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Leading from the Deckplates Q&A

Forge your path to success

"Don't wait for things to happen to you, make them happen for you. You own this. You own your future." - Fleet Master Chief JoAnn M. Ortloff.

Fleet Master Chief Charles Clarke
U.S. Fleet Forces Command


Q. If you could offer one piece of advice to someone just joining the service, what would it be?
A. Come in with an open mind. I'm living proof that the navy offers unbelievable opportunities. If you have an open mind and a willing heart, anything is possible.

Q. What do you attribute your success to?
A. We all have a finite time in which we serve, and mine is going to be the 29 or 30 years that I happen to be in uniform. I believe that my success is due in no small part to the people who mentored me throughout my career. I attribute my success to leadership and mentorship.

Q. What in your career are you most proud of?
A. I've thought long and hard about that and I believe it was making third class petty officer and a close second is becoming a chief petty officer. Those are the two promotions that I am most proud of. Making third class petty officer allowed me my first position of leadership. Furthermore, after becoming a chief petty officer I got the realization that I was part of the senior enlisted community; tasked with leadership and mentoring the Sailors coming behind you.

Q. What has been your biggest challenge throughout your career and how were you able to overcome it?
A. Achieving a work life balance. The lion's share of my career has been spent deployed. I've missed birthdays, Christmases, and such; Sailors should ensure that they give an equal amount of time to their family as they do the Navy.

Q. What do you wish you had known at the start of your Navy career?
A. I look back on all the successes and all the challenges. I can't think of anything I probably would have done differently because if I had done something different, the final result might not have been the same!

Q. Did you have a "turning point moment" in your career, and if so, what was it?
A. It was my 10 year anniversary; I made my commitment to the Navy in spurts. I joined the Navy after high school and a couple years of college, I intended to do four years. At the end of my first enlistment I choose to stay in for the shore duty. While serving shore duty, I made first class petty officer and kept thinking "You know what? It's not that bad. Let me try one more enlistment," and at my 10 year mark I decided that there's no job as good as this one. I'm going to do this as long as I can.

Fleet Master Chief JoAnn M. Ortloff
Commander, U.S. Naval Forces Europe-Africa
U.S. Sixth Fleet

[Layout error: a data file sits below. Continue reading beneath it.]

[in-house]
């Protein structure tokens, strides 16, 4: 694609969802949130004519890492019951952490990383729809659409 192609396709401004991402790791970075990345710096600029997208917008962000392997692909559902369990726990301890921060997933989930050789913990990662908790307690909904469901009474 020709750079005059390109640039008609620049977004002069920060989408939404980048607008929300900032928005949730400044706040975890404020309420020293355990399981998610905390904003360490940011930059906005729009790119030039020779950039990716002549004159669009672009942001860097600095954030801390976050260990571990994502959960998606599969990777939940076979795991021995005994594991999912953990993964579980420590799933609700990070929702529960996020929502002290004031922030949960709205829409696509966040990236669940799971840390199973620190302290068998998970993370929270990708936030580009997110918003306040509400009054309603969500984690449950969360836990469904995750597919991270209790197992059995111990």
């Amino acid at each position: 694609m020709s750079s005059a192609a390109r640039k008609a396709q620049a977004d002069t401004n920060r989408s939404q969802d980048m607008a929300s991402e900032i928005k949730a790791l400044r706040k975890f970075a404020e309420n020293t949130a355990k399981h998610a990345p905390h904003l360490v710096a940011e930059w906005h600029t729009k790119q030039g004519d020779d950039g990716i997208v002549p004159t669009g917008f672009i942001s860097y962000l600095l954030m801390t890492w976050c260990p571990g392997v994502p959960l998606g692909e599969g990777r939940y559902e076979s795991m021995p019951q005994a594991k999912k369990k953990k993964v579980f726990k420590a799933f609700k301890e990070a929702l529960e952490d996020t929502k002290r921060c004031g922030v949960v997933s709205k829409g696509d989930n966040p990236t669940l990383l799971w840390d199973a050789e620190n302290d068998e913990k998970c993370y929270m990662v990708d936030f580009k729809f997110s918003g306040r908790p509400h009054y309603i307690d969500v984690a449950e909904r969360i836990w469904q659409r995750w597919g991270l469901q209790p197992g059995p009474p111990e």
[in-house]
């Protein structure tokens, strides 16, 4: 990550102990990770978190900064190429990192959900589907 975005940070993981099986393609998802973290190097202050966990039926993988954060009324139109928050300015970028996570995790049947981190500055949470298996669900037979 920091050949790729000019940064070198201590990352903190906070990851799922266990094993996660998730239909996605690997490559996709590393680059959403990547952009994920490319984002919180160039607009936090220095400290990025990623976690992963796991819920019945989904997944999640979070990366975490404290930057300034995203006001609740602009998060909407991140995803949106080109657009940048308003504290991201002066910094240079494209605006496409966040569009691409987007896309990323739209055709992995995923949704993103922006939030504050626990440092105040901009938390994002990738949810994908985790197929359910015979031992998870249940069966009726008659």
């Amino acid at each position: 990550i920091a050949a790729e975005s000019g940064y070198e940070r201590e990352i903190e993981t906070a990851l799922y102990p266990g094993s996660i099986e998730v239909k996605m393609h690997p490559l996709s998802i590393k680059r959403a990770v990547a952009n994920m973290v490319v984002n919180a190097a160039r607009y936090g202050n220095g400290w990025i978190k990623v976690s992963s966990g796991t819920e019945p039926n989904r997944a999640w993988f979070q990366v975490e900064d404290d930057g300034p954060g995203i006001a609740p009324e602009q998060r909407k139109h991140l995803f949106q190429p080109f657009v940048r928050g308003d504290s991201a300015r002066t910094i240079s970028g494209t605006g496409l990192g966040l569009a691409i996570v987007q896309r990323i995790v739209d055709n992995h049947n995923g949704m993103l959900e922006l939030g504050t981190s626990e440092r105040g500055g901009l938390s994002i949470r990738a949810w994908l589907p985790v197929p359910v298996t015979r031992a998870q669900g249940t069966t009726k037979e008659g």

Q. If you could offer one piece of advice for someone just joining the service, what would it be?
A. Don't wait for things to happen to you, make them happen for you. You own this. You own your future. You must be inquisitive. You have to innovate and ask questions and remember that the United States Navy is a military service. It's not college. It's not a big corporation. It's not a small business that's around the block that sells pens and paper. It's a military service and we go to war and we prepare for war. So don't wait for someone to tell you what's going on, make it happen for you. You own this. You must own your career.

Q. What in your career are you most proud of?
A. The opportunities that have led me to this pinnacle of opportunity that I stand at now as a fleet master chief. What I'm most proud of is an opportunity to be the voice of Sailors; to be the influential voice when we're making Navy policies and command policies. To have that trust of the admiral, to have that trust of the [Sailors] and to connect it all and to have that positional privilege to speak about where the Navy's going and where it's been and be recognized for that experience. What I'm most proud of is taking all those things that the senior leadership gave to me as I was growing up in the Navy and paying it forward and doing the due diligence as a fleet master chief today.

Q. What has been your biggest challenge throughout your career, and how were you able to overcome it?
A. My biggest challenge has been change. In the last 31 years whether it was in air traffic control or command leadership, change has always been the biggest challenge. It's constant. In my early career I didn't manage change well. We all get used to being comfortable with a regulation, a policy, a procedure, a routine. When change comes it's disruptive. It puts you on the defensive, and as a young Sailor I didn't know how to manage that. Having great leadership helped me to get past that. I had a wonderful senior chief who forced us as young LPOs to go to leadership training. Any time there was a two-day class or a three-day class, she made us go. For instance, anger management at fleet support center- You don't have to be angry to go to anger management, if you go with a leadership perspective, you're learning how to diffuse anger and you come out a much better leader.
Change was very hard to understand, manage, accept and incorporate it's always been the biggest challenge. Learning to overcome it by facing it as change is good for the sake of improvement, as long as change is not made just for the sake of change.